Technology is not the solution to a bad culture

Employee engagement specialist Matt Phelan, co-founder and co-CEO of The Happiness Index, warns technology can never right the wrongs of a bad culture.

You may be surprised to hear the co-founder of a rapidly growing HR technology business say this, but I believe technology should never be the answer to your people strategy.

Of course, I’m a huge evangelist for where technology can help, but let’s not overstate what it can achieve. Not to diminish technology’s importance but I do encourage you to think of it as an enabler rather than a solution.

Balancing work and tech:

Bad technology is impacting company culture

How technology can be used to protect and enhance mental wellbeing

People vs technology: managing technological change

In your personal life, buying and wearing a Fitbit won’t make you faster. But it does give you some useful data to help you improve your
running times. It can form part of your wider running strategy.

The same is true for technology to help your organisation with wellbeing, mental health, and employee engagement and happiness.

Everyone’s needs are unique. A first jobber who’s keen to explore the big city will feel differently from an experienced employee who is going through menopause. Needs differ from person to person, and they also change throughout the employee lifecycle.

Global factors are also at play. At the beginning of 2019, nobody knew that a global pandemic would reshape our lives. Similarly, at the start of 2021, a major European conflict seemed highly unlikely. When big news breaks it will impact your people worldwide.

People will find it hard to concentrate, focus and do their work. Empathy for fellow humans is what makes the people you employ amazing. Ignoring how your team feels about external events will only make it worse.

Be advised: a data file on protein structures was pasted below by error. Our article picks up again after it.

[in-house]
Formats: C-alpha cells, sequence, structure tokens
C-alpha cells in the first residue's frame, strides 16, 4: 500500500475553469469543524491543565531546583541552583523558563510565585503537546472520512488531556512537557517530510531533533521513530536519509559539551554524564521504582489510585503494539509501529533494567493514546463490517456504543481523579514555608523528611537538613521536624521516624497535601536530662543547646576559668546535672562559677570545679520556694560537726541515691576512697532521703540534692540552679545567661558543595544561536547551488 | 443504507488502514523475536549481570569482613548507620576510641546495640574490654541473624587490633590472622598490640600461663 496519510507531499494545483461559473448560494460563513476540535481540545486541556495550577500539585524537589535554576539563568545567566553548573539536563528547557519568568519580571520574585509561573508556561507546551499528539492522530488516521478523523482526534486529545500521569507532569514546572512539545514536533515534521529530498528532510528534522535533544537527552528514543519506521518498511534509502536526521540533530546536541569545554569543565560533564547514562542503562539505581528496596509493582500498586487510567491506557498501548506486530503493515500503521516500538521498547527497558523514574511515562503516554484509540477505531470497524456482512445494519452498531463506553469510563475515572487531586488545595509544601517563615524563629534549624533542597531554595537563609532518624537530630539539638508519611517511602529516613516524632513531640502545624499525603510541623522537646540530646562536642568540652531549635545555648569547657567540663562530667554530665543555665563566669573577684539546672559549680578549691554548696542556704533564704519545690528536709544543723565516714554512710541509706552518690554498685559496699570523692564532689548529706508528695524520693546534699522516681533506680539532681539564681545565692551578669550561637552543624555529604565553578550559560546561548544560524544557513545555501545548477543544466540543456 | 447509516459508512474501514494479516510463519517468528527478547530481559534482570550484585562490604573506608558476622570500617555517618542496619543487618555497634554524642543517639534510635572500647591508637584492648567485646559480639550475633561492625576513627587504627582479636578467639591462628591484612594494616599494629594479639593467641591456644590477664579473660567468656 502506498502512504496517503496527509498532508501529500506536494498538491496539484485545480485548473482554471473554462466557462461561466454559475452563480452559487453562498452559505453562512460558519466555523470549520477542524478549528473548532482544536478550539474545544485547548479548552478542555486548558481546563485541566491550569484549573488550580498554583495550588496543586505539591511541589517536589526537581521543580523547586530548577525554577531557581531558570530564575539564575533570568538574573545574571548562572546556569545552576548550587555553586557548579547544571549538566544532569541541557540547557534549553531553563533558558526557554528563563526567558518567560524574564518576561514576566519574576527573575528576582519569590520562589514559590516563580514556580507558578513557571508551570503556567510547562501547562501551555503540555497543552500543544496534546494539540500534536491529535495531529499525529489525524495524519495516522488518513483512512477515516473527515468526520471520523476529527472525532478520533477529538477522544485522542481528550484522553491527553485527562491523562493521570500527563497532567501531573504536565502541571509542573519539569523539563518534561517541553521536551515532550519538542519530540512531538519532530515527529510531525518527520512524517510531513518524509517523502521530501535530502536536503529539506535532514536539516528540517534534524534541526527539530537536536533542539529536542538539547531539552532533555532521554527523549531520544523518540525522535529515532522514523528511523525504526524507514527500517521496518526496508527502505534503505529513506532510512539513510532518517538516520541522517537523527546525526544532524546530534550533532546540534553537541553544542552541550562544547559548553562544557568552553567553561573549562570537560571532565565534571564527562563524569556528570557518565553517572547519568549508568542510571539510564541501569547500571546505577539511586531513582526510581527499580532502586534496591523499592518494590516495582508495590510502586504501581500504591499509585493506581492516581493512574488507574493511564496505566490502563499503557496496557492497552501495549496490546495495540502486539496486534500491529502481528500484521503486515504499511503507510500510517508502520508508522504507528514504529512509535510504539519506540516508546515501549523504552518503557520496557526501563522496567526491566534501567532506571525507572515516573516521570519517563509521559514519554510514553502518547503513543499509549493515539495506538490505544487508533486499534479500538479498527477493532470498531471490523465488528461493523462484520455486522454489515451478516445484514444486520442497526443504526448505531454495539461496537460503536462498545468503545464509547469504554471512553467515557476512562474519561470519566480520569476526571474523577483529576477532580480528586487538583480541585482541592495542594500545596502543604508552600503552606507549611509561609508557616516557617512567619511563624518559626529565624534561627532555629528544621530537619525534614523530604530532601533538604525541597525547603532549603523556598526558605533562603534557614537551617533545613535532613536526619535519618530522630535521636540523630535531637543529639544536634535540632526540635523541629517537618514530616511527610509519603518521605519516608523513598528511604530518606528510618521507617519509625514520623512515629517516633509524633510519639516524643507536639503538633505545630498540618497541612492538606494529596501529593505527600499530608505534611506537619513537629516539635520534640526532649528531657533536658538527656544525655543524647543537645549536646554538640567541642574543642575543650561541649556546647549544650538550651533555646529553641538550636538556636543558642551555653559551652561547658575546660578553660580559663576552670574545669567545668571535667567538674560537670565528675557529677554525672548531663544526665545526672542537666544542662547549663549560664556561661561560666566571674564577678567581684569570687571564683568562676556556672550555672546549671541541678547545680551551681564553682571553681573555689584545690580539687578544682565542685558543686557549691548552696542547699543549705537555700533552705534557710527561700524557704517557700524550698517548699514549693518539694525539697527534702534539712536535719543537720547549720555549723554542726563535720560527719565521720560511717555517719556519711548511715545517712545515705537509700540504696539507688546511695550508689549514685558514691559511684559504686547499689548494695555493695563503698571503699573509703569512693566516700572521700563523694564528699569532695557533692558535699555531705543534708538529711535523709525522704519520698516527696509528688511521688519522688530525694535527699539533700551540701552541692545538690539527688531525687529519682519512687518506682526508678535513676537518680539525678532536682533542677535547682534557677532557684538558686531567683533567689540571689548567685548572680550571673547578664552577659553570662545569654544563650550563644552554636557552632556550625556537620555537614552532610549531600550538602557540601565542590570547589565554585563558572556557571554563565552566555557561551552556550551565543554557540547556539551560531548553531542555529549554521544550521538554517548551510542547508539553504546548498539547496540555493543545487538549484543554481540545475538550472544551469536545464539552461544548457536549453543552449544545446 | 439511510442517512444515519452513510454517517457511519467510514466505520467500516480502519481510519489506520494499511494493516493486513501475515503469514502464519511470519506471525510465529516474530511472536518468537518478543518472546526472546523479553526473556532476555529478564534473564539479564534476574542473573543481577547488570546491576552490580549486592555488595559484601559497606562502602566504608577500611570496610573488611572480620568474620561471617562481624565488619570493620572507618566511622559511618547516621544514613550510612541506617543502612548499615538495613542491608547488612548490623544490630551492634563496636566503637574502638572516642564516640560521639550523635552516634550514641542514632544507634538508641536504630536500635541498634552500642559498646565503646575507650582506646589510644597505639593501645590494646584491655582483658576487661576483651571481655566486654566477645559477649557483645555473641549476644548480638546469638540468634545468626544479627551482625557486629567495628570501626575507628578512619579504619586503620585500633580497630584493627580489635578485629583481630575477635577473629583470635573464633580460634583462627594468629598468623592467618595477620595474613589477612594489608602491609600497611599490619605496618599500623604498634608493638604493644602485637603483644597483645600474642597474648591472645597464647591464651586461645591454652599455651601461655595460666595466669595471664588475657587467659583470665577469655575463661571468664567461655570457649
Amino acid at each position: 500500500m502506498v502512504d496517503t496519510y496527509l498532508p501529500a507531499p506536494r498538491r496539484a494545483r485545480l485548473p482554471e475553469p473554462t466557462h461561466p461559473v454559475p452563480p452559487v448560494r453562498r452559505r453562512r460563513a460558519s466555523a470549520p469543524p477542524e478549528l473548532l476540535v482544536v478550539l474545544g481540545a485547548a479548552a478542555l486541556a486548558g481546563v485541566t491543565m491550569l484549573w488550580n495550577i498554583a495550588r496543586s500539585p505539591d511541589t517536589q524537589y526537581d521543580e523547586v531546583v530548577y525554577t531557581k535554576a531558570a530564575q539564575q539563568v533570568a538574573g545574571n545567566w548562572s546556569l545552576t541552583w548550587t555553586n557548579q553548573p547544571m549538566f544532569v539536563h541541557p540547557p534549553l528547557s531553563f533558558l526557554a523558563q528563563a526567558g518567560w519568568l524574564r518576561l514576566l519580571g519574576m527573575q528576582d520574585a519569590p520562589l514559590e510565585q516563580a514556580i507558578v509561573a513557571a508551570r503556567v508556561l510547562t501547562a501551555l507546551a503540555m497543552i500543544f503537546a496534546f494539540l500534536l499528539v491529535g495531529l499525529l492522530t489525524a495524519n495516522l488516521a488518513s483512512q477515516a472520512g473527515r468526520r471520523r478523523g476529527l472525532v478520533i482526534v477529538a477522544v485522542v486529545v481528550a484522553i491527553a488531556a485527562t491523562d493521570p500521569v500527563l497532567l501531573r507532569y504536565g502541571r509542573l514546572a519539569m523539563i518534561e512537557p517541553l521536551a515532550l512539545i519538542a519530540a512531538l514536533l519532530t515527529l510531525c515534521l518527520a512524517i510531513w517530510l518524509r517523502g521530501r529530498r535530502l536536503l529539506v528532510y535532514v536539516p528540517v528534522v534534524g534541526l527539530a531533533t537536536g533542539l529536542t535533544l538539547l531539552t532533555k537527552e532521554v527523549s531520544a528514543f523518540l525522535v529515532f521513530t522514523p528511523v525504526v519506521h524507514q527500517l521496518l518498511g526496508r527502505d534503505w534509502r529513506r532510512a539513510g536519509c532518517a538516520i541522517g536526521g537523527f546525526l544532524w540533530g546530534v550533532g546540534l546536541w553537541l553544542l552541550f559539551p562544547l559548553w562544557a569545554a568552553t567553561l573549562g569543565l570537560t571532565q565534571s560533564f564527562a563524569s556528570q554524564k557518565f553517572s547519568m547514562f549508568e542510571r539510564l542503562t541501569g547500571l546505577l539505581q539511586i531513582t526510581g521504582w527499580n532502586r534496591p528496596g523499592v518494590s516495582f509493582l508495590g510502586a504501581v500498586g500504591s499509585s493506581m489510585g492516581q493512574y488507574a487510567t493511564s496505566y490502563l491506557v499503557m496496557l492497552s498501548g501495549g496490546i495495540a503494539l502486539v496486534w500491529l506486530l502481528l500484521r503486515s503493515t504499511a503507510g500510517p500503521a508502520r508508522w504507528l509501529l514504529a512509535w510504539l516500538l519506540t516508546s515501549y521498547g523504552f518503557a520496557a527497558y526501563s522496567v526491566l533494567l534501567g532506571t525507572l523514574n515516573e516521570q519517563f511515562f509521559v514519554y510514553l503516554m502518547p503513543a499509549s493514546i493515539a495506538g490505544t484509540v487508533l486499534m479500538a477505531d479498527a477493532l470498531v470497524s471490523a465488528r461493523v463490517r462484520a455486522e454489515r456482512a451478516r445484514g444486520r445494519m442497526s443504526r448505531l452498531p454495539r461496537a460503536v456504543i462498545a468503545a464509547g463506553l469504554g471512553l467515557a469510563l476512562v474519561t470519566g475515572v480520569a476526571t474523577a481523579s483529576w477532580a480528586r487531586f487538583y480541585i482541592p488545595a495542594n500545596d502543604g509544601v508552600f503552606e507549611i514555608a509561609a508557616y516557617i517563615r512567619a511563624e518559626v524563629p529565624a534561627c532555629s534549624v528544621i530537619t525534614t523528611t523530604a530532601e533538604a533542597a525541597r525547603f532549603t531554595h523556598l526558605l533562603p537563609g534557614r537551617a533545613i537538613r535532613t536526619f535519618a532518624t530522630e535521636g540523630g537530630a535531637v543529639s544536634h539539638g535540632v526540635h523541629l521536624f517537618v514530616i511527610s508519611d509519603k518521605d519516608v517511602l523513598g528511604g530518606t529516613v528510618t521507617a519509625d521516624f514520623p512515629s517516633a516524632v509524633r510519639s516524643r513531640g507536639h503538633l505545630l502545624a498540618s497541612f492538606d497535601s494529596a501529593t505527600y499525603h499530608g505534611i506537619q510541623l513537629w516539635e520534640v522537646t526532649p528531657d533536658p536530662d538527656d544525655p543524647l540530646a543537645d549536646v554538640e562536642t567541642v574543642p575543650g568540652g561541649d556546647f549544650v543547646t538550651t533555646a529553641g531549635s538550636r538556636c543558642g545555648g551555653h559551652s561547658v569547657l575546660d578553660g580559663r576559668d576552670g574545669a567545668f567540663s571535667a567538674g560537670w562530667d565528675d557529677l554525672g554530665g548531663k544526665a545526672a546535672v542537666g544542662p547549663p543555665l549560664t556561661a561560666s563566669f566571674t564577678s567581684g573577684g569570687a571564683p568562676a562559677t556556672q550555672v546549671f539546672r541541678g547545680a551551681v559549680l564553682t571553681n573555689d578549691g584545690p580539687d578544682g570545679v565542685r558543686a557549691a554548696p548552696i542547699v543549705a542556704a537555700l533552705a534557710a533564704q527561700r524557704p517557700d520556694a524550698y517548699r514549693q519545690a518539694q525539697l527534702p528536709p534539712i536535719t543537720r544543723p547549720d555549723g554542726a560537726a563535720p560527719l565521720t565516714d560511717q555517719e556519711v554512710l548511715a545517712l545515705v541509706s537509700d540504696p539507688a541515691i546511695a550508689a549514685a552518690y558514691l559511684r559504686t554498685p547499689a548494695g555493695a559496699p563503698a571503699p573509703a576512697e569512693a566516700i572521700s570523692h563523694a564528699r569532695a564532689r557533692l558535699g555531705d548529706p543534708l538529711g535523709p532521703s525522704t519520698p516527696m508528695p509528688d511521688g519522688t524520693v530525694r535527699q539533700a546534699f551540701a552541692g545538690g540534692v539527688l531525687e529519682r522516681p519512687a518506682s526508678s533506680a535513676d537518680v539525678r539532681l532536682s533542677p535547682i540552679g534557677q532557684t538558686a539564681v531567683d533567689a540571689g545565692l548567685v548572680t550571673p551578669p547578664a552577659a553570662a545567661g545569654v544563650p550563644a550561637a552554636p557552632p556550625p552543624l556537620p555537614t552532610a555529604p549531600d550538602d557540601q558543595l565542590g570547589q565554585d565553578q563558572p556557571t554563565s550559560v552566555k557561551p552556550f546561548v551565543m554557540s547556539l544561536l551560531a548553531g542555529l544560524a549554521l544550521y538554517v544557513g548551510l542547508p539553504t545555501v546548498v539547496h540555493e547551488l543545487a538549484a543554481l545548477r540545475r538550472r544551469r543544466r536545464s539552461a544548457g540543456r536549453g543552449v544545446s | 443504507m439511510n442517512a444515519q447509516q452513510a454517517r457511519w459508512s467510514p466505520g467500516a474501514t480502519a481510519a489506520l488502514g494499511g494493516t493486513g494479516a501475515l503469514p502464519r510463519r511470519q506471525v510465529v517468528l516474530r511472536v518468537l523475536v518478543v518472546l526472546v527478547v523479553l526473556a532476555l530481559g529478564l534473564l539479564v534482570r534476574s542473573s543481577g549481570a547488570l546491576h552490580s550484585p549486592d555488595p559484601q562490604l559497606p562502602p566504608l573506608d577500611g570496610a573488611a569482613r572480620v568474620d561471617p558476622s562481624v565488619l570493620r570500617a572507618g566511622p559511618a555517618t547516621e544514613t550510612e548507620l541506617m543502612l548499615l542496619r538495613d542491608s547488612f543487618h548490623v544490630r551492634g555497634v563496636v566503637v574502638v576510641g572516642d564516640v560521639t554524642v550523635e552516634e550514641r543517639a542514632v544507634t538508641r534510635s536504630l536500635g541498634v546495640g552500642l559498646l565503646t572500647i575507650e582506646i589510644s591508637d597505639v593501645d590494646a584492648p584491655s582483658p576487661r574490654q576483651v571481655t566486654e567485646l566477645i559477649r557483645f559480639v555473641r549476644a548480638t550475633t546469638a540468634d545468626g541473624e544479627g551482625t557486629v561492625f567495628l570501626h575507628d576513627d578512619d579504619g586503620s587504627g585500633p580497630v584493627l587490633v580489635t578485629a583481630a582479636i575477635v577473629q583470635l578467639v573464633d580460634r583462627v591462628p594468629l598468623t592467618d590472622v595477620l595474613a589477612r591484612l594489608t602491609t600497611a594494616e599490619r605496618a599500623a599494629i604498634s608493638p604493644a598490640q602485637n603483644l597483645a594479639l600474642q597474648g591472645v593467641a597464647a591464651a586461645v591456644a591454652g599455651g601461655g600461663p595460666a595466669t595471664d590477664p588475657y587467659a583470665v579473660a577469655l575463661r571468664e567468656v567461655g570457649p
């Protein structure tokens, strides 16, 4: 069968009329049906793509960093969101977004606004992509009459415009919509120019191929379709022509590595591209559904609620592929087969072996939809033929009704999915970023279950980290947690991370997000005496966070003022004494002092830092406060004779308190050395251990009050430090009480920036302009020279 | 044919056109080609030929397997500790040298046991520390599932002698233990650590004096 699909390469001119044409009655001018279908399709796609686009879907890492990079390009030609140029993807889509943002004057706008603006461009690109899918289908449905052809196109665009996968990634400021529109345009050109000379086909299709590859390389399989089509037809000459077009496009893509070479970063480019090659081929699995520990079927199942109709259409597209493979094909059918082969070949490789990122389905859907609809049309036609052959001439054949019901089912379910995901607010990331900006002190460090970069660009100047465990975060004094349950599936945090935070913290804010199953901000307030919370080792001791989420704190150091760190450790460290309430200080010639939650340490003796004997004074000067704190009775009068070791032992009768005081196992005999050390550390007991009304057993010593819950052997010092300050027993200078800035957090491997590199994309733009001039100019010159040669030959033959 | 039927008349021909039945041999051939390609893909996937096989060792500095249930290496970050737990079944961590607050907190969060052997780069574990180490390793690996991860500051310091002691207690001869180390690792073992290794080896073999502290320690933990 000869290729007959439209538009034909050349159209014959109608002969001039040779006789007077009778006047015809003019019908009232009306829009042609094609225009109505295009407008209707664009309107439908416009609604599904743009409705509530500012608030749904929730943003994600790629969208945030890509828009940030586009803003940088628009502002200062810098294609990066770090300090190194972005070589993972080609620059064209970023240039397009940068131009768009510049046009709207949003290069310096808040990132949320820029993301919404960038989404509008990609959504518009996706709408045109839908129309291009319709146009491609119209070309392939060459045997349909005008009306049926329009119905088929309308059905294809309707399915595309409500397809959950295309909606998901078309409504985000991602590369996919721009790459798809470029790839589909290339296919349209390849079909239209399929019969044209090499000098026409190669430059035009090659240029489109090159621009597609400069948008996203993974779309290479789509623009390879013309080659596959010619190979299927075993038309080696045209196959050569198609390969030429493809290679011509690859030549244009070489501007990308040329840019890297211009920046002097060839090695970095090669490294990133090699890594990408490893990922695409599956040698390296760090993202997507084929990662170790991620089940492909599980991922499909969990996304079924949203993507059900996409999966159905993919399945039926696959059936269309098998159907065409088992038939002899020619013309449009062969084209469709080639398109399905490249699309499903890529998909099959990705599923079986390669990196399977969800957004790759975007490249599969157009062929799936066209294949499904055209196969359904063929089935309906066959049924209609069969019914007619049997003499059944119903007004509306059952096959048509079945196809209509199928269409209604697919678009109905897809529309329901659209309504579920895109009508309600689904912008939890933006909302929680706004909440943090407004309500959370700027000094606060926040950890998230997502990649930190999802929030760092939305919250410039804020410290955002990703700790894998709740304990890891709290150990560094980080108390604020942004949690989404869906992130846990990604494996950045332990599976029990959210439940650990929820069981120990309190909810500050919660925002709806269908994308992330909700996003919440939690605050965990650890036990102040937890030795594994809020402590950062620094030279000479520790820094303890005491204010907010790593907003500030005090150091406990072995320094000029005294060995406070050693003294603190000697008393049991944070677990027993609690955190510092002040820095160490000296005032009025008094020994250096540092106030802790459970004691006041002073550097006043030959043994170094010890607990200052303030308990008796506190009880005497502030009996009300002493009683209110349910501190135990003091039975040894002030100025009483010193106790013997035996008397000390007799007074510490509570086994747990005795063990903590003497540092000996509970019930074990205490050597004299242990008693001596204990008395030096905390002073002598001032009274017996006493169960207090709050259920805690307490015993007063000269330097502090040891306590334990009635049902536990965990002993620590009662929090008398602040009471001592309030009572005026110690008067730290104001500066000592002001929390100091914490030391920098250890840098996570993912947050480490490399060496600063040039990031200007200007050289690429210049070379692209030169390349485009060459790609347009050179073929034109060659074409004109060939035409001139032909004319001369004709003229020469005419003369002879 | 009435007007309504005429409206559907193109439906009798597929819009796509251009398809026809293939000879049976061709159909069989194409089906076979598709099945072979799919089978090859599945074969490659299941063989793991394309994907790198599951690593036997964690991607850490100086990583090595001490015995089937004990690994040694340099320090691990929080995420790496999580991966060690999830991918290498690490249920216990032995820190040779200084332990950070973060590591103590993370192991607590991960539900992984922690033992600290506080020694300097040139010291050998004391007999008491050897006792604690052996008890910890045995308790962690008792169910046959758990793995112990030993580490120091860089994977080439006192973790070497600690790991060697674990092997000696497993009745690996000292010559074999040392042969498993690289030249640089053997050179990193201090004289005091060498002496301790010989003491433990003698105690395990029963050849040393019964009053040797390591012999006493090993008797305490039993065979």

Understanding what your people need and when they need it is where technology should be used.

In the early 2000s there was a trend to supply employees with beer fridges and ping pong tables. Today the trend is to offer apps to employees on everything from wellbeing to mindfulness.

These apps can be amazing and part of the answer, but blanket offering them to employees will not fix the root cause.

Remember: there are no blanket solutions to organisational problems and tech won’t change that. Life, work and organisations operate in an ever-changing ecosystem and your people strategy needs to adapt and change over time.

So, how can you cater for everyone when everyone is different?

Our organisational neuroscience and data shows there are eight key neuroscience themes that drive happiness and engagement. Four elements link to engagement: meaning and purpose, personal growth, clarity and enablement. And four elements link to happiness: safety, freedom, relationships and acknowledgement.

Together they help you truly understand how your people are thinking, feeling and behaving. Which of these are the most important will be different for each individual human. They also differ over time and location.

So, the question we should be asking of our technology is: can it help me understand my people’s needs so I can create an environment where they can thrive?


Matt Phelan, co-founder and co-CEO of The Happiness Index


Check out more from the 2022 Technology Supplement: Technology with purpose here.